I think your stretching a little in your article. First your correct by stating that DDO is a niche game. Yes its PnP roots boast a healthy 20 million users, but that would be like stating that out of the probable 200million worldwide computer game players, only 6 million or 3% play WoW. Thats actually a pretty impressive number, but in the world of DDO where I would guess that only about 100-150,000 players currently actively subscribe with a slow growth mark that it really hasn't broken any records nor is it going to be beating on WoW's door.
I do not believe DDO was marketed against WoW myself. It's gameplay style is more akin to CoH/CoV/Guild Wars. It does not have the depth of having a crafting system or a PvP system at all or those who wish to do so. Now for me I think the absense of a PvP system is great since you "should not" see player balancing each and every month resulting in players getting upset about nerfs to their class each and every update.
But I think the lack of things to do, and really any social interactions aside from grouping does hurt the arguement of competing products. That is not to say the game is lacking as the developers stated that some genre norms would be broken with DDO.
If Turbine can get content out the door in the same fashion as EQ2 with their adventure packs, free content, expansions. I think DDO will start to be more of a contender as new content in WoW has sincerely lacked since its launch 18 months ago when compared to games like EQ2, or any of Turbines other works with their monthly update schedules.
After playing through the beta I can't say DDO is a game I'd be willing to pay for. I think they really missed the mark by not marking this like Guild Wars (one time fee for the game, no monthly, pay for expansions). The forced grouping, lack of PvP and crafting makes logging in for less than 2 hours a waste. While the grouping system is good, by the time you find a group, get a quest (no quest sharing in this game), and run to it you can kiss 30 minutes goodbye. You only get XP by finishing quests (or components of quests) and the best XP is in the longer dungeons. So anyone playing for any length of time at night will run the longer dungeons exclusively, making it hard to find someone for a "quickie".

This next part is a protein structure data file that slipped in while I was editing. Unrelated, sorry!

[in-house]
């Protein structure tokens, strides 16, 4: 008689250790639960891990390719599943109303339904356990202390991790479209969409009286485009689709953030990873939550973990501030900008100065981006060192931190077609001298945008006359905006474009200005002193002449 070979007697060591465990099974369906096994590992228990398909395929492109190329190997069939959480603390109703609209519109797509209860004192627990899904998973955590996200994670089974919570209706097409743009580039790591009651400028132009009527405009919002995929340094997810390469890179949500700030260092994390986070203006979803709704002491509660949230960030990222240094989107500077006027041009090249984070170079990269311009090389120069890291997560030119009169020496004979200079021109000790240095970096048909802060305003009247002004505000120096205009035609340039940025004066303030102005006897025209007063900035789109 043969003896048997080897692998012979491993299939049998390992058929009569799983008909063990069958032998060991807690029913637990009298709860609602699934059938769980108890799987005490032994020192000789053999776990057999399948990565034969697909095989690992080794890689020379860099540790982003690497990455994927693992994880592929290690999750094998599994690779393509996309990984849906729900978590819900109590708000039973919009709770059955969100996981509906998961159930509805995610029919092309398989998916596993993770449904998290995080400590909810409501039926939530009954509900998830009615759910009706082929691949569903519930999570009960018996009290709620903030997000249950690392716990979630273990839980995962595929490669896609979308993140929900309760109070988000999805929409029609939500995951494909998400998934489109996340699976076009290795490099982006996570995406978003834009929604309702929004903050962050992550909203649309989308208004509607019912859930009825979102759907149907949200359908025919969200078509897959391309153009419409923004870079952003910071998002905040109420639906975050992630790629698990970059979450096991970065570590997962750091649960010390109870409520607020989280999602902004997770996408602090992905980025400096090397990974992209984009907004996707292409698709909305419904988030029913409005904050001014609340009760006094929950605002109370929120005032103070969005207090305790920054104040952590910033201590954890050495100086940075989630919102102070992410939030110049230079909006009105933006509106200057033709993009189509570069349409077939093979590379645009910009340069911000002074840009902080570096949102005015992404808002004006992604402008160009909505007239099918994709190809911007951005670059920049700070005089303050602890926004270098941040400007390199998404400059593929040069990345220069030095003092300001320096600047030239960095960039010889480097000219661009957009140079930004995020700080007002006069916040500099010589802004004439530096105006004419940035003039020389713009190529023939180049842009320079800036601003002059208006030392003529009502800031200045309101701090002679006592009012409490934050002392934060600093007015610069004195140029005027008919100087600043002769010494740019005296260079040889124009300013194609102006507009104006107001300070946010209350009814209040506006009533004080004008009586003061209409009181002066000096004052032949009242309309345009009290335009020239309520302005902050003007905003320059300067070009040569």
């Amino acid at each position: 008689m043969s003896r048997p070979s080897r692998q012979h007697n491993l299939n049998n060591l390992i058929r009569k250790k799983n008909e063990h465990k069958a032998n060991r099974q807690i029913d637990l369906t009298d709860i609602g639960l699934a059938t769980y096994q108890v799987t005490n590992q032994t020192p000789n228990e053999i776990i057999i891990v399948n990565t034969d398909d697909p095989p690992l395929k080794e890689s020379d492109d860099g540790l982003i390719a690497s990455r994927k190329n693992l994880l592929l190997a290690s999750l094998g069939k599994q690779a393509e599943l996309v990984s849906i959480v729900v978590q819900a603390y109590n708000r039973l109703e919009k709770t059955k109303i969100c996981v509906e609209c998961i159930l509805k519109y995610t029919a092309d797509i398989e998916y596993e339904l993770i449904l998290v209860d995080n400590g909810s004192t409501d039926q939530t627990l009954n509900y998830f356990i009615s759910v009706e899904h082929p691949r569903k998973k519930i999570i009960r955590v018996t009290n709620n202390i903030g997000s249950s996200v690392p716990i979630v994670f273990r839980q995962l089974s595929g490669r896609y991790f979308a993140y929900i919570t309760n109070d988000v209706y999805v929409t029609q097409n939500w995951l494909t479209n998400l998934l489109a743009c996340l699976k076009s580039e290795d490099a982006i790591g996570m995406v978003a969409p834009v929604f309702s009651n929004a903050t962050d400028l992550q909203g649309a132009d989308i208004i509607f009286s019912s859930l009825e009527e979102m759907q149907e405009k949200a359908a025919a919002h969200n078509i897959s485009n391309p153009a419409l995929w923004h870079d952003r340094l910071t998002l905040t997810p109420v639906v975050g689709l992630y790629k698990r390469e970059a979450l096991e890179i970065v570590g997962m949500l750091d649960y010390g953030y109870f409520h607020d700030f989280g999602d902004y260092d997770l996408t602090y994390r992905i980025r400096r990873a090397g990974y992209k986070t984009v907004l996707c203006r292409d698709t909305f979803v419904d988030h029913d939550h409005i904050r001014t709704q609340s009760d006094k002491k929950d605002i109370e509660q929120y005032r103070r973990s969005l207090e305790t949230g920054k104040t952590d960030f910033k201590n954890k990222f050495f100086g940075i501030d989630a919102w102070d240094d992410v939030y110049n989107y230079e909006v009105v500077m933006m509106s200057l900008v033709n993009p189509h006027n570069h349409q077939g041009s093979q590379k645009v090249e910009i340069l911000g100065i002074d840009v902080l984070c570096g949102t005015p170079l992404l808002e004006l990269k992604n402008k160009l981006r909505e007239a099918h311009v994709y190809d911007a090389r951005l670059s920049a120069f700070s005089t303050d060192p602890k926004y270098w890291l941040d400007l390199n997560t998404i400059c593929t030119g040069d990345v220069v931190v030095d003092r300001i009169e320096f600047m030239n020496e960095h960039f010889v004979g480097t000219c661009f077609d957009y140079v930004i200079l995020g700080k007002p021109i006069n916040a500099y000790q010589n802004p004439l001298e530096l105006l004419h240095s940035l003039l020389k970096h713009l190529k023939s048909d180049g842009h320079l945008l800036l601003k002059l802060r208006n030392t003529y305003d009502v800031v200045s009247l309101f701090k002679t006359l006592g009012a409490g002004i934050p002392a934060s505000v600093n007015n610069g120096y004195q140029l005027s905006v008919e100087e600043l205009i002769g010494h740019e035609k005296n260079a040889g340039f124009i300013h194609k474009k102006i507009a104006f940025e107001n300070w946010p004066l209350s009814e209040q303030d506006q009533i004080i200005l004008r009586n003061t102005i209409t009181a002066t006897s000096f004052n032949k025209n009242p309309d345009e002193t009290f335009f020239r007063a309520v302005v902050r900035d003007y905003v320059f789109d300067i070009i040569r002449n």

I think this game should have been marketed towards the same group that would have played the PnP game --- groups of friends getting together a couple of times a month to play. When you're gaming with friends, its more about the social aspect and less about what I play (for me that is). And I'm not cheap, but I wouldn't spend $230 a year to play this game over $50 for any other multiplayer game. DDO just had nothing to hook me.
I agree that DDO isn't for the casual player due to the long quests. I will also give in to the fact that WoW is a little more friendly right off the bat. The difference being is that for anyone who plays a decent amount of time (instead of 30 min. spurts) at the end of the day for a couple hours DDO is a much better game. This is because in WoW you hit a point where you can't do anything fun or new at all once you hit 60 save for 40 man raids. You hit a huge curve in time played where if you dont log on for 5-8 hours (as opposed to 2-3 in DDO) you don't achieve anything at all. I don't know if anyone here has done 40 man raids...but they can easily last 5-8 hours nightly and are not as fun as they ought to be. It's like a 3-hour slot machine where you don't know all of the people who might win. In DDO yes you are forced to group, I agree. But at least you aren't forced to find 39 other people in order to do anything fun.
I will say that I was a avid D&D player in my youth, and was originally very interested in DDO. While waiting for DDO to come along, a friend got me into Eve Online, and I must say, for a 3 year old game, it seems to have everything that the reviews of WoW and DDO all say are lacking. I think I'm definately going to stick with EvE for the time being. As much as I like fantasy, EvE just seems to be much more entertaining.
DDO is a great game, but the lack of solo is what led me astray from it. After playing it for 3 months, it was too hard to get the guys I normally game with to play. I play "normal" DnD about once a month and have been playing it on and off for 30 years. That gets me my fix.
Additionally, the way that experience is not awarded until a dungeon is complete is also a distractor as some of the modules are long and if you have to log out, you're SOL for any experience.
I went back to WoW.
To get me back to DDO, the experience would need to be awarded as you go and allow the dungeon to scale for an individual (supposedly this is now being added for a few areas like the harbor).